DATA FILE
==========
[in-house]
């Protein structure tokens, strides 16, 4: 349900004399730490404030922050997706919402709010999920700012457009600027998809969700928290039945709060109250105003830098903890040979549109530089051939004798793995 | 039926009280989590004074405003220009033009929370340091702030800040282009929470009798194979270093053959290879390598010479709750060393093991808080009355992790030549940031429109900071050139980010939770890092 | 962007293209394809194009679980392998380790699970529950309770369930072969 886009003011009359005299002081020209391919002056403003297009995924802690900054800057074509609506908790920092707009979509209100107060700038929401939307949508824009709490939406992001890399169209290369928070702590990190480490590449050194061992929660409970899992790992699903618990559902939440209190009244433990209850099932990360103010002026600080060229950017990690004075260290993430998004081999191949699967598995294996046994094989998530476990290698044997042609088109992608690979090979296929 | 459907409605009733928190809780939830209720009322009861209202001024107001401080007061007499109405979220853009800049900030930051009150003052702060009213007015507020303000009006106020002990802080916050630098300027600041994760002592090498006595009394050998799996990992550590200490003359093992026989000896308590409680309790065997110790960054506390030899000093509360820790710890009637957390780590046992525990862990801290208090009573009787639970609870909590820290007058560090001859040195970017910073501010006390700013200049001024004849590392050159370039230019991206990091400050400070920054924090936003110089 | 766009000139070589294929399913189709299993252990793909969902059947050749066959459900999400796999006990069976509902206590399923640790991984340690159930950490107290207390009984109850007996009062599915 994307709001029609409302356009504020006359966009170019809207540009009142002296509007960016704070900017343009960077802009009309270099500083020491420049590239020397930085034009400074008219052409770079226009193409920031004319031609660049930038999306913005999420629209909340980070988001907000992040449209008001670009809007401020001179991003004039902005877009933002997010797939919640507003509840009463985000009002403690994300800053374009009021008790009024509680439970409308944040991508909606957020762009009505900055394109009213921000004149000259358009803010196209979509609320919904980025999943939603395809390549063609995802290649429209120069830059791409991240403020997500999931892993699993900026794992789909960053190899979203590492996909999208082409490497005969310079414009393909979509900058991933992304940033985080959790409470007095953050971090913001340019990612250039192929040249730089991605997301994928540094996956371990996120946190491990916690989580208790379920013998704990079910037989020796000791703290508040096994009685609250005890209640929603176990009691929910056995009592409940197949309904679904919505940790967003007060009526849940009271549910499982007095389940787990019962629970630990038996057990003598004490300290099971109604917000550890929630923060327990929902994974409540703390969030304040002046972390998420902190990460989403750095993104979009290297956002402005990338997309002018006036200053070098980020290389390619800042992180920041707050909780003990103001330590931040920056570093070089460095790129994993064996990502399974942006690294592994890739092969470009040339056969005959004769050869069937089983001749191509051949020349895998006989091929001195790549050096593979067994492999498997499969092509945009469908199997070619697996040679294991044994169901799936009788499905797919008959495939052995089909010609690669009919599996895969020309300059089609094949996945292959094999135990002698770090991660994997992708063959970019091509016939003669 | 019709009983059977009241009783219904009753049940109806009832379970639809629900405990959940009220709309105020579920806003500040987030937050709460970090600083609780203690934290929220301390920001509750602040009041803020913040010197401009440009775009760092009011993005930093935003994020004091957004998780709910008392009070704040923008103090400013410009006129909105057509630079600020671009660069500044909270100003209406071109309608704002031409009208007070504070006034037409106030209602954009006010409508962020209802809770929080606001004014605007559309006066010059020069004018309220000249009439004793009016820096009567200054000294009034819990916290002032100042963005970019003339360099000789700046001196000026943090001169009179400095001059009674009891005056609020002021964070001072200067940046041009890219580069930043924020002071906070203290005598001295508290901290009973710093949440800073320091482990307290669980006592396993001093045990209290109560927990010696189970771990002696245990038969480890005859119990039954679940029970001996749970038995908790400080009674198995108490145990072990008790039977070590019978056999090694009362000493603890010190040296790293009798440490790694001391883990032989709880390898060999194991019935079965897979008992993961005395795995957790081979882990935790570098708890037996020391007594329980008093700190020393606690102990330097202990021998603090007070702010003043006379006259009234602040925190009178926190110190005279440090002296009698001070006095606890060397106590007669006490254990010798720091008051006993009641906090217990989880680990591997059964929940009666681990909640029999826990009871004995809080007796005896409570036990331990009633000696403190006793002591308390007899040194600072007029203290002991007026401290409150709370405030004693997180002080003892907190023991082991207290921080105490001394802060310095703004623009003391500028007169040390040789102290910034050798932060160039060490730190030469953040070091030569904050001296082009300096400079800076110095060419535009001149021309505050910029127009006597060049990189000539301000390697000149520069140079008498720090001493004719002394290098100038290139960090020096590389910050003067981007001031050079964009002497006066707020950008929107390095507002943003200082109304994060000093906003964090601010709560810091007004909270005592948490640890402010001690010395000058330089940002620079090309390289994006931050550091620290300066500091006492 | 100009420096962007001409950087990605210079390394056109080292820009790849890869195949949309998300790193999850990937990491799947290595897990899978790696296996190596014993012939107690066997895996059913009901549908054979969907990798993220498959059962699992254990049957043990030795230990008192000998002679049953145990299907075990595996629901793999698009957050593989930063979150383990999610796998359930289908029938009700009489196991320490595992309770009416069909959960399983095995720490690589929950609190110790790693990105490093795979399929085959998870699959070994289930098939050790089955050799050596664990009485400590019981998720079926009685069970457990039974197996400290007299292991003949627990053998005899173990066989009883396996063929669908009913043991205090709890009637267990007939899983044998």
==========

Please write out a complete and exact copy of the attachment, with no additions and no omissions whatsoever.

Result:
[in-house]
């Protein structure tokens, strides 16, 4: 349900004399730490404030922050997706919402709010999920700012457009600027998809969700928290039945709060109250105003830098903890040979549109530089051939004798793995 | 039926009280989590004074405003220009033009929370340091702030800040282009929470009798194979270093053959290879390598010479709750060393093991808080009355992790030549940031429109900071050139980010939770890092 | 962007293209394809194009679980392998380790699970529950309770369930072969 886009003011009359005299002081020209391919002056403003297009995924802690900054800057074509609506908790920092707009979509209100107060700038929401939307949508824009709490939406992001890399169209290369928070702590990190480490590449050194061992929660409970899992790992699903618990559902939440209190009244433990209850099932990360103010002026600080060229950017990690004075260290993430998004081999191949699967598995294996046994094989998530476990290698044997042609088109992608690979090979296929 | 459907409605009733928190809780939830209720009322009861209202001024107001401080007061007499109405979220853009800049900030930051009150003052702060009213007015507020303000009006106020002990802080916050630098300027600041994760002592090498006595009394050998799996990992550590200490003359093992026989000896308590409680309790065997110790960054506390030899000093509360820790710890009637957390780590046992525990862990801290208090009573009787639970609870909590820290007058560090001859040195970017910073501010006390700013200049001024004849590392050159370039230019991206990091400050400070920054924090936003110089 | 766009000139070589294929399913189709299993252990793909969902059947050749066959459900999400796999006990069976509902206590399923640790991984340690159930950490107290207390009984109850007996009062599915 994307709001029609409302356009504020006359966009170019809207540009009142002296509007960016704070900017343009960077802009009309270099500083020491420049590239020397930085034009400074008219052409770079226009193409920031004319031609660049930038999306913005999420629209909340980070988001907000992040449209008001670009809007401020001179991003004039902005877009933002997010797939919640507003509840009463985000009002403690994300800053374009009021008790009024509680439970409308944040991508909606957020762009009505900055394109009213921000004149000259358009803010196209979509609320919904980025999943939603395809390549063609995802290649429209120069830059791409991240403020997500999931892993699993900026794992789909960053190899979203590492996909999208082409490497005969310079414009393909979509900058991933992304940033985080959790409470007095953050971090913001340019990612250039192929040249730089991605997301994928540094996956371990996120946190491990916690989580208790379920013998704990079910037989020796000791703290508040096994009685609250005890209640929603176990009691929910056995009592409940197949309904679904919505940790967003007060009526849940009271549910499982007095389940787990019962629970630990038996057990003598004490300290099971109604917000550890929630923060327990929902994974409540703390969030304040002046972390998420902190990460989403750095993104979009290297956002402005990338997309002018006036200053070098980020290389390619800042992180920041707050909780003990103001330590931040920056570093070089460095790129994993064996990502399974942006690294592994890739092969470009040339056969005959004769050869069937089983001749191509051949020349895998006989091929001195790549050096593979067994492999498997499969092509945009469908199997070619697996040679294991044994169901799936009788499905797919008959495939052995089909010609690669009919599996895969020309300059089609094949996945292959094999135990002698770090991660994997992708063959970019091509016939003669 | 019709009983059977009241009783219904009753049940109806009832379970639809629900405990959940009220709309105020579920806003500040987030937050709460970090600083609780203690934290929220301390920001509750602040009041803020913040010197401009440009775009760092009011993005930093935003994020004091957004998780709910008392009070704040923008103090400013410009006129909105057509630079600020671009660069500044909270100003209406071109309608704002031409009208007070504070006034037409106030209602954009006010409508962020209802809770929080606001004014605007559309006066010059020069004018309220000249009439004793009016820096009567200054000294009034819990916290002032100042963005970019003339360099000789700046001196000026943090001169009179400095001059009674009891005056609020002021964070001072200067940046041009890219580069930043924020002071906070203290005598001295508290901290009973710093949440800073320091482990307290669980006592396993001093045990209290109560927990010696189970771990002696245990038969480890005859119990039954679940029970001996749970038995908790400080009674198995108490145990072990008790039977070590019978056999090694009362000493603890010190040296790293009798440490790694001391883990032989709880390898060999194991019935079965897979008992993961005395795995957790081979882990935790570098708890037996020391007594329980008093700190020393606690102990330097202990021998603090007070702010003043006379006259009234602040925190009178926190110190005279440090002296009698001070006095606890060397106590007669006490254990010798720091008051006993009641906090217990989880680990591997059964929940009666681990909640029999826990009871004995809080007796005896409570036990331990009633000696403190006793002591308390007899040194600072007029203290002991007026401290409150709370405030004693997180002080003892907190023991082991207290921080105490001394802060310095703004623009003391500028007169040390040789102290910034050798932060160039060490730190030469953040070091030569904050001296082009300096400079800076110095060419535009001149021309505050910029127009006597060049990189000539301000390697000149520069140079008498720090001493004719002394290098100038290139960090020096590389910050003067981007001031050079964009002497006066707020950008929107390095507002943003200082109304994060000093906003964090601010709560810091007004909270005592948490640890402010001690010395000058330089940002620079090309390289994006931050550091620290300066500091006492 | 100009420096962007001409950087990605210079390394056109080292820009790849890869195949949309998300790193999850990937990491799947290595897990899978790696296996190596014993012939107690066997895996059913009901549908054979969907990798993220498959059962699992254990049957043990030795230990008192000998002679049953145990299907075990595996629901793999698009957050593989930063979150383990999610796998359930289908029938009700009489196991320490595992309770009416069909959960399983095995720490690589929950609190110790790693990105490093795979399929085959998870699959070994289930098939050790089955050799050596664990009485400590019981998720079926009685069970457990039974197996400290007299292991003949627990053998005899173990066989009883396996063929669908009913043991205090709890009637267990007939899983044998």